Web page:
A magazine dedicated to the skills and artistry of kaleidoscopes and kaleidoscope making.
Kaleidoscope ReviewVolume 1 No. 2: August, 1999 $6.00
Party for the EyesPart I
Artist GalleryWill & Pat Geho, Willuminations
Whats in Store?Off the Wall Craft Gallery and Owner Karen Deets are Highlighted in this Issue.
In the WorkshopMake a kaleidoscope using a potato chip can. Learn about the object chamber.
Generating Kaleidoscope Images (Part I)Using Computers to Generate Kaleidoscopic Images. This Issue Features Screensavers.
Kaleidoscope Review August 1999 1
Dan Robinson Vince Cianfichiwould like to say to all the artists who allow us to enjoy ourand
2 Kaleidoscope Review August 1999
Volume 1 No. 2 August 1999
The Magazine Covering the World of Kaleidoscopes
6 4 8
Generating Kaleidoscope Images (Part I) Computers and software used to create kaleidoscopic images. Part 1 deals with screensavers. Brett Bensley, Editor
COLUMNS From the Editors Desk What makes a good kaleidoscope.Brett Bensley, Editor
Letters to the Editor Questions and comments from readers, as well as answers.
Artist Gallery Two brothers team up to make unique kaleidoscopes using various hardwoods.
In the Workshop Our first kaleidoscope using a potato chip can.
Whats in Store? Off-the-Wall Craft Gallery is featured. Karen Deets shares her starting experiences.
UPCOMING Generating Kaleidoscope Images (Part II) In the second part of this article, the author will cover software that manipulates images to create static kaleidoscopic images.This issues cover is an image from a kaleidoscope created by the editor, Brett Bensley. The kaleidoscope is a one-of-a-kind just designed for photographic purposes. Brett is also an international kaleidoscope artist as well as a part-time writer and editor of this magazine. Submissions for cover images and ideas are welcome and appreciated. We also appreciate submissions for the centerfold of each issue.
Kaleidoscope Review August 1999 3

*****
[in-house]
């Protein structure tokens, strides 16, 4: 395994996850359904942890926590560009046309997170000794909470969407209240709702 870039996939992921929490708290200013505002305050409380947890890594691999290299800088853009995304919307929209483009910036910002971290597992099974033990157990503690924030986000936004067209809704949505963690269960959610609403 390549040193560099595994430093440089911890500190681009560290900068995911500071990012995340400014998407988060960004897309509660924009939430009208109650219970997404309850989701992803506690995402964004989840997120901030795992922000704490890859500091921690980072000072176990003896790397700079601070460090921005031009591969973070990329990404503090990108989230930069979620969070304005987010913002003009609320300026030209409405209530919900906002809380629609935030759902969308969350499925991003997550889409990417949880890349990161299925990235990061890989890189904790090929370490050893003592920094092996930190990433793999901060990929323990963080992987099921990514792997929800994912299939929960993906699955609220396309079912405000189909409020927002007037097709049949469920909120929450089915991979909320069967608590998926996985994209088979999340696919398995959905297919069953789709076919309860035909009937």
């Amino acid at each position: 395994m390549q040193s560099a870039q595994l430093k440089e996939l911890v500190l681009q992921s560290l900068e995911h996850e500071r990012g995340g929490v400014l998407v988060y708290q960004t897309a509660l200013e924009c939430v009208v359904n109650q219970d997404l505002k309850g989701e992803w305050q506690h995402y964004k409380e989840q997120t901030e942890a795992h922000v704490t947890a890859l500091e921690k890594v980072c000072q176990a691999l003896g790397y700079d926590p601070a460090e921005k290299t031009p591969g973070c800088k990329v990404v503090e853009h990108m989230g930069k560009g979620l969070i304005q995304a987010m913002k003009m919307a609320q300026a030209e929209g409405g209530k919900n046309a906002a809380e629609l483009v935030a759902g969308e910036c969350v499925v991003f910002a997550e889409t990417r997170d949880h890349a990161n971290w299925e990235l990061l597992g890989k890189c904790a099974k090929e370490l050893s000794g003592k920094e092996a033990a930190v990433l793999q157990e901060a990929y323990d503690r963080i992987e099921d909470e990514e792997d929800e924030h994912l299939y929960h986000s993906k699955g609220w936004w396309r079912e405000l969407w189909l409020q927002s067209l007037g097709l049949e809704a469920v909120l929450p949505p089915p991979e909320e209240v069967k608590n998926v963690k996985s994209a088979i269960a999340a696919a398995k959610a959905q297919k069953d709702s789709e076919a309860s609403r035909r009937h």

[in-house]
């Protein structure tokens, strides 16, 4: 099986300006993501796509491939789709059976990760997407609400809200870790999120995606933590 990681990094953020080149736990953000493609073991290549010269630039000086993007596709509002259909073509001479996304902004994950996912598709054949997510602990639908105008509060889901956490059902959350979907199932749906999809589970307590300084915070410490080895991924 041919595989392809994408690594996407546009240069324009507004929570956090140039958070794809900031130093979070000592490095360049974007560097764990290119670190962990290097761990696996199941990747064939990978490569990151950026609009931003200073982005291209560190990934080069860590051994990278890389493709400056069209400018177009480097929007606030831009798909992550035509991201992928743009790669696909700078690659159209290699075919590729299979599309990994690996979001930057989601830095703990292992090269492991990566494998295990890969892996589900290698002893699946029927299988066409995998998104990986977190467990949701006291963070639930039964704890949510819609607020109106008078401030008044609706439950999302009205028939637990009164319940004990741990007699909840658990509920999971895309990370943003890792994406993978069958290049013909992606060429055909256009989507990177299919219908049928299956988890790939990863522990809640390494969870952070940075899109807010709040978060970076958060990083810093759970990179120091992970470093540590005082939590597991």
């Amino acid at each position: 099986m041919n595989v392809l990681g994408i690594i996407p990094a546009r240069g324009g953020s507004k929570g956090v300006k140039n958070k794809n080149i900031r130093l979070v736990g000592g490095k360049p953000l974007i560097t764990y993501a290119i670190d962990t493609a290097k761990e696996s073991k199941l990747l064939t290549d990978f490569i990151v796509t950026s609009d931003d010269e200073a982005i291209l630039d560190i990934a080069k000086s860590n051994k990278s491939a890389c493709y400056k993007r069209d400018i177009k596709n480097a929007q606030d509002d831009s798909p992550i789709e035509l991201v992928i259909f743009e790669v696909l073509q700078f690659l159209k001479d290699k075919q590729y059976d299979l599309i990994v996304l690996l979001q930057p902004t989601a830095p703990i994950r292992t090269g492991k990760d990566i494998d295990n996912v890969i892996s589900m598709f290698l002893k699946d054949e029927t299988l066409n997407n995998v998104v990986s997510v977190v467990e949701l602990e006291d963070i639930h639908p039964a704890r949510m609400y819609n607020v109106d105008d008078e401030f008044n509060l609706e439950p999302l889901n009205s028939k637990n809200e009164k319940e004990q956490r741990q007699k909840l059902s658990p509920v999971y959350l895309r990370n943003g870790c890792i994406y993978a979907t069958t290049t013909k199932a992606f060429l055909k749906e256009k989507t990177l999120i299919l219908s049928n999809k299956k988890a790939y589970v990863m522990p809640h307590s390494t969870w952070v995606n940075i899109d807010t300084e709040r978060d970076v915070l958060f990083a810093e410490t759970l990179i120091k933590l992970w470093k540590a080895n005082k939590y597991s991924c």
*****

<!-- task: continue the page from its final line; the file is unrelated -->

From the Editors Deskhat makes one kaleidoscope a great? That question has been asked a number of times. Even in this magazine we frequently ask our featured artists or stores that question. The answer is always different at the start. Some will say a two mirror system. Some will oppose that with a tapered three mirror system. Some will just say a good image with clear optics. That will also be opposed with an interesting casing. Some say wood scopes are the best, while others will defend glass kaleidoscopes. In the end it always gets to the same answer: what the person buying or enjoying likes best. There are so many different kaleidoscope designs, using so many different materials, with many different mirror systems and optics that the great kaleidoscope will vary. There are many great kaleidoscopes out there. Even though some artists and collectors may not give a kaleidoscope a second, or even first, look, doesnt mean that someone wont find that kaleidoscope a work of art or treasure. I personally have two examples. One of my very early kaleidoscopes was an experimental piece using some rather ugly glass in my opinion. But just as soon as it was in the store, it was sold. It was one of my fastest selling kaleidoscopes ever. I was told by the store owner that the person fell in love with it. Another example was an accident. I failed to seal a kaleidoscope correctly and some of the flux used to solder the kaleidoscope seeped in and removed part of the mirror. Definitely a learning experience. Having it on a rack, not knowing of its condition, someone grabbed it and said, Ive got to have this! I dont know how you did this trellis work in the image, but I love it! I then took a look. I couldnt sell such a kaleidoscope and explained why, stating it was flawed. I apologized for even displaying such a scope. The lady buying the kaleidoscope said she wanted it anyway, and that I have to sell it to her. In surprise, I offered her a discount since it was defective in my perspective. She wouldnt hear of such a thing and proceeded to offer me more than the price. Of course I sold it to her for the regular retail price. To make my story short, it is not a good idea to make decisions for other people. What one person loves, another may hate. One person may love one artists work while hating another. It is good to keep that in mind when it comes to kaleidoscopes. As summed up by Will Geho in the article on Willuminations, beauty is indeed in the eye of the beholder. Is a $3.00 cardboard kaleidoscope any less wondrous to the mind of a child than a $3,000.00 museum quality work to the collector? The answer has to be a resounding, NO!Brett Bensley Editor, Kaleidoscope Review